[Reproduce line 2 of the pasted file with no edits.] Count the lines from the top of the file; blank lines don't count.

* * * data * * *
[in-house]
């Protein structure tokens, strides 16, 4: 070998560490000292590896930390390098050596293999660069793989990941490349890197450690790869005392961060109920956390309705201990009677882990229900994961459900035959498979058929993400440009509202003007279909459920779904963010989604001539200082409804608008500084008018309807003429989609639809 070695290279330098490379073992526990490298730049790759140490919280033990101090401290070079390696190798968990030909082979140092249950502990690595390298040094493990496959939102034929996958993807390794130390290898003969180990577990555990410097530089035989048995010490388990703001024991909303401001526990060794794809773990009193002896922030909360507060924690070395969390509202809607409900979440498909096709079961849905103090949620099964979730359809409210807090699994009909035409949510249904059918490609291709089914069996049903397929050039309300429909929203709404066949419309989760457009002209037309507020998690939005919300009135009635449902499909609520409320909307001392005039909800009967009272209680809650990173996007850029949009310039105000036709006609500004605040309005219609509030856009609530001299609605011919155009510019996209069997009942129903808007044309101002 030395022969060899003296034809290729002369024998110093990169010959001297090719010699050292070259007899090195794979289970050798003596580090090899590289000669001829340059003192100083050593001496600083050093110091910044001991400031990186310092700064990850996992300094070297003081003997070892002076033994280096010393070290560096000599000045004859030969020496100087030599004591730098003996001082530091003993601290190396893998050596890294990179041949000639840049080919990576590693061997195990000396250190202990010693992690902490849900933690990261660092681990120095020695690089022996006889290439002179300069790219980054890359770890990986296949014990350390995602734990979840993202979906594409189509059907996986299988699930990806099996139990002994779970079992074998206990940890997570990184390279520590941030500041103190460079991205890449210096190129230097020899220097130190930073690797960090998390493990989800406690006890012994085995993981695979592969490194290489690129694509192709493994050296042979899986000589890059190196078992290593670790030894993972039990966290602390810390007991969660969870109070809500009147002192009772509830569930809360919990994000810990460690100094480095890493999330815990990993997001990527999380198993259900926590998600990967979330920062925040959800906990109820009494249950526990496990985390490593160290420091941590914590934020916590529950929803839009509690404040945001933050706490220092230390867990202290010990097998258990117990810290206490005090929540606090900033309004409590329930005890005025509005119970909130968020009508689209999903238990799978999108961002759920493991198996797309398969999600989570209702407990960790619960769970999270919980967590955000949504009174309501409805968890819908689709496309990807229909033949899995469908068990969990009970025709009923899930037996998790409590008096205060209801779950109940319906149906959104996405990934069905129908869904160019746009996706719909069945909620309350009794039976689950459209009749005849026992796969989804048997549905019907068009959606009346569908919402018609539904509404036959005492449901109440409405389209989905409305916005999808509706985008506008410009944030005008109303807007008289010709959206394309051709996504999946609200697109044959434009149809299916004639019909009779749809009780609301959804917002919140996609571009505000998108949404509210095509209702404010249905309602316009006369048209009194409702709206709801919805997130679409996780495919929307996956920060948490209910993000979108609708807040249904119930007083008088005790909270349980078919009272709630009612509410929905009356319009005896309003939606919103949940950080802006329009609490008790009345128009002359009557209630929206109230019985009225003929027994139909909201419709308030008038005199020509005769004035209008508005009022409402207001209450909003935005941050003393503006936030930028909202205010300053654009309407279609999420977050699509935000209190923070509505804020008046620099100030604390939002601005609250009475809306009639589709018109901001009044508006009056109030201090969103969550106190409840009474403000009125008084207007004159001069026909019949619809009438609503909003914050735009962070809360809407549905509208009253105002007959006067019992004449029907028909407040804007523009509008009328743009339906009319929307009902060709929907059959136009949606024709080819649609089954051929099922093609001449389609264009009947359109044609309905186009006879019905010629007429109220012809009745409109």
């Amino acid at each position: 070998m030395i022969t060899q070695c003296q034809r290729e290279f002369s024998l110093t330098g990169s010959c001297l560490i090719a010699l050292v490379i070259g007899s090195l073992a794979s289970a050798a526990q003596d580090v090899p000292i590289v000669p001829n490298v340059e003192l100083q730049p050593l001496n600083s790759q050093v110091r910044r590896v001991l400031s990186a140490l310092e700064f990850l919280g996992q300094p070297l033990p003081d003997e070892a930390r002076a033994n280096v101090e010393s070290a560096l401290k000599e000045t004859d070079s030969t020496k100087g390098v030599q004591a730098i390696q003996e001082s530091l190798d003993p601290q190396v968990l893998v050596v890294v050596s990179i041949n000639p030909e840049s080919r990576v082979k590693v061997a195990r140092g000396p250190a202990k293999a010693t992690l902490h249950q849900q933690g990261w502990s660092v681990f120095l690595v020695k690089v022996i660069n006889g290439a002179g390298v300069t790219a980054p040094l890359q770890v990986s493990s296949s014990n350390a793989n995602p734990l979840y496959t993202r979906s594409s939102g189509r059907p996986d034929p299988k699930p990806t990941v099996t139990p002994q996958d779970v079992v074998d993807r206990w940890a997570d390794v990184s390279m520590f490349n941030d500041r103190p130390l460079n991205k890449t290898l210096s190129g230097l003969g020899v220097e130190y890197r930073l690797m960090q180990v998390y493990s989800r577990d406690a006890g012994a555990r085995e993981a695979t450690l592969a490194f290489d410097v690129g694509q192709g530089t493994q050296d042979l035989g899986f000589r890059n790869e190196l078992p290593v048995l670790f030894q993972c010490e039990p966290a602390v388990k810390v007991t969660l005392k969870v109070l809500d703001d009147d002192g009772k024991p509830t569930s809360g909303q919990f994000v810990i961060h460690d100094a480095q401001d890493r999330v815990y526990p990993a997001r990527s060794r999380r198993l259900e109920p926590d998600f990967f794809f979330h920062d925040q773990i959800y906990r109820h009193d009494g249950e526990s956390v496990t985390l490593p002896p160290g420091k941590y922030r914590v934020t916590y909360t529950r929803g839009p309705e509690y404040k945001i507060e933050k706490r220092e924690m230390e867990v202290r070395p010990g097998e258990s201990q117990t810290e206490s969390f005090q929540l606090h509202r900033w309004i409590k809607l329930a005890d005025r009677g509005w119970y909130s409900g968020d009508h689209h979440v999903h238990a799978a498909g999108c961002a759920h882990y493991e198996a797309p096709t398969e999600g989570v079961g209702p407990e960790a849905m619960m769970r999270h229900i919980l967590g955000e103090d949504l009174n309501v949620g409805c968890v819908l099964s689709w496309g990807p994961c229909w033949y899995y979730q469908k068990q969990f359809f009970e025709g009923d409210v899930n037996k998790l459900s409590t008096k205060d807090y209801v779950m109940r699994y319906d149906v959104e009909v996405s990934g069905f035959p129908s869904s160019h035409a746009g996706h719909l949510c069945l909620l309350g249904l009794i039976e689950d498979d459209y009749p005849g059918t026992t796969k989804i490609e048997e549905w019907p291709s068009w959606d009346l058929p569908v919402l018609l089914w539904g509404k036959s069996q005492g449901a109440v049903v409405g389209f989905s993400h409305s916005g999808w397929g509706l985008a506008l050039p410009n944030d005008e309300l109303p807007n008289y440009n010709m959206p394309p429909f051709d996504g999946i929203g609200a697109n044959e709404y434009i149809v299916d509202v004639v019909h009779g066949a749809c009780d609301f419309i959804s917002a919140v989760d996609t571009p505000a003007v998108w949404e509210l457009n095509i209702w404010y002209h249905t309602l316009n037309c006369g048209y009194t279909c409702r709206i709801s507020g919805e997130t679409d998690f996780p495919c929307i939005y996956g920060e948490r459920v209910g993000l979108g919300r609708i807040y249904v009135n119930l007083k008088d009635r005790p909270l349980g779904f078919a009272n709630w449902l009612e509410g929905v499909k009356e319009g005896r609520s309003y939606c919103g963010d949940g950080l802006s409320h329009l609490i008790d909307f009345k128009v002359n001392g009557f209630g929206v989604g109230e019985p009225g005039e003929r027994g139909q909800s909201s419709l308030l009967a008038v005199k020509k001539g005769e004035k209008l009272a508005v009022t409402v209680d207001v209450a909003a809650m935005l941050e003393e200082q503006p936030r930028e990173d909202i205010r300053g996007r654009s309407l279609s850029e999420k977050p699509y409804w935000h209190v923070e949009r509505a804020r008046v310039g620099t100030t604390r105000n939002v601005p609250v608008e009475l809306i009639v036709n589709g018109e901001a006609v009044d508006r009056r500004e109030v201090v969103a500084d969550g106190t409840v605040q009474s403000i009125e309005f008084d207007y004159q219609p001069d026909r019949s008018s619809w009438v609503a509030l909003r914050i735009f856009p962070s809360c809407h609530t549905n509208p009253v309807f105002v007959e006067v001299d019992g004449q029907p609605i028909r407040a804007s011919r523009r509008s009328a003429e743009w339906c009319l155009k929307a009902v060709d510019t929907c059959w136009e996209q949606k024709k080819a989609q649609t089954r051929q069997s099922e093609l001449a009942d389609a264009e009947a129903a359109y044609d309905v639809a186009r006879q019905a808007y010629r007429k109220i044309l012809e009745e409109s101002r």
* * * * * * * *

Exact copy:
């Protein structure tokens, strides 16, 4: 070998560490000292590896930390390098050596293999660069793989990941490349890197450690790869005392961060109920956390309705201990009677882990229900994961459900035959498979058929993400440009509202003007279909459920779904963010989604001539200082409804608008500084008018309807003429989609639809 070695290279330098490379073992526990490298730049790759140490919280033990101090401290070079390696190798968990030909082979140092249950502990690595390298040094493990496959939102034929996958993807390794130390290898003969180990577990555990410097530089035989048995010490388990703001024991909303401001526990060794794809773990009193002896922030909360507060924690070395969390509202809607409900979440498909096709079961849905103090949620099964979730359809409210807090699994009909035409949510249904059918490609291709089914069996049903397929050039309300429909929203709404066949419309989760457009002209037309507020998690939005919300009135009635449902499909609520409320909307001392005039909800009967009272209680809650990173996007850029949009310039105000036709006609500004605040309005219609509030856009609530001299609605011919155009510019996209069997009942129903808007044309101002 030395022969060899003296034809290729002369024998110093990169010959001297090719010699050292070259007899090195794979289970050798003596580090090899590289000669001829340059003192100083050593001496600083050093110091910044001991400031990186310092700064990850996992300094070297003081003997070892002076033994280096010393070290560096000599000045004859030969020496100087030599004591730098003996001082530091003993601290190396893998050596890294990179041949000639840049080919990576590693061997195990000396250190202990010693992690902490849900933690990261660092681990120095020695690089022996006889290439002179300069790219980054890359770890990986296949014990350390995602734990979840993202979906594409189509059907996986299988699930990806099996139990002994779970079992074998206990940890997570990184390279520590941030500041103190460079991205890449210096190129230097020899220097130190930073690797960090998390493990989800406690006890012994085995993981695979592969490194290489690129694509192709493994050296042979899986000589890059190196078992290593670790030894993972039990966290602390810390007991969660969870109070809500009147002192009772509830569930809360919990994000810990460690100094480095890493999330815990990993997001990527999380198993259900926590998600990967979330920062925040959800906990109820009494249950526990496990985390490593160290420091941590914590934020916590529950929803839009509690404040945001933050706490220092230390867990202290010990097998258990117990810290206490005090929540606090900033309004409590329930005890005025509005119970909130968020009508689209999903238990799978999108961002759920493991198996797309398969999600989570209702407990960790619960769970999270919980967590955000949504009174309501409805968890819908689709496309990807229909033949899995469908068990969990009970025709009923899930037996998790409590008096205060209801779950109940319906149906959104996405990934069905129908869904160019746009996706719909069945909620309350009794039976689950459209009749005849026992796969989804048997549905019907068009959606009346569908919402018609539904509404036959005492449901109440409405389209989905409305916005999808509706985008506008410009944030005008109303807007008289010709959206394309051709996504999946609200697109044959434009149809299916004639019909009779749809009780609301959804917002919140996609571009505000998108949404509210095509209702404010249905309602316009006369048209009194409702709206709801919805997130679409996780495919929307996956920060948490209910993000979108609708807040249904119930007083008088005790909270349980078919009272709630009612509410929905009356319009005896309003939606919103949940950080802006329009609490008790009345128009002359009557209630929206109230019985009225003929027994139909909201419709308030008038005199020509005769004035209008508005009022409402207001209450909003935005941050003393503006936030930028909202205010300053654009309407279609999420977050699509935000209190923070509505804020008046620099100030604390939002601005609250009475809306009639589709018109901001009044508006009056109030201090969103969550106190409840009474403000009125008084207007004159001069026909019949619809009438609503909003914050735009962070809360809407549905509208009253105002007959006067019992004449029907028909407040804007523009509008009328743009339906009319929307009902060709929907059959136009949606024709080819649609089954051929099922093609001449389609264009009947359109044609309905186009006879019905010629007429109220012809009745409109």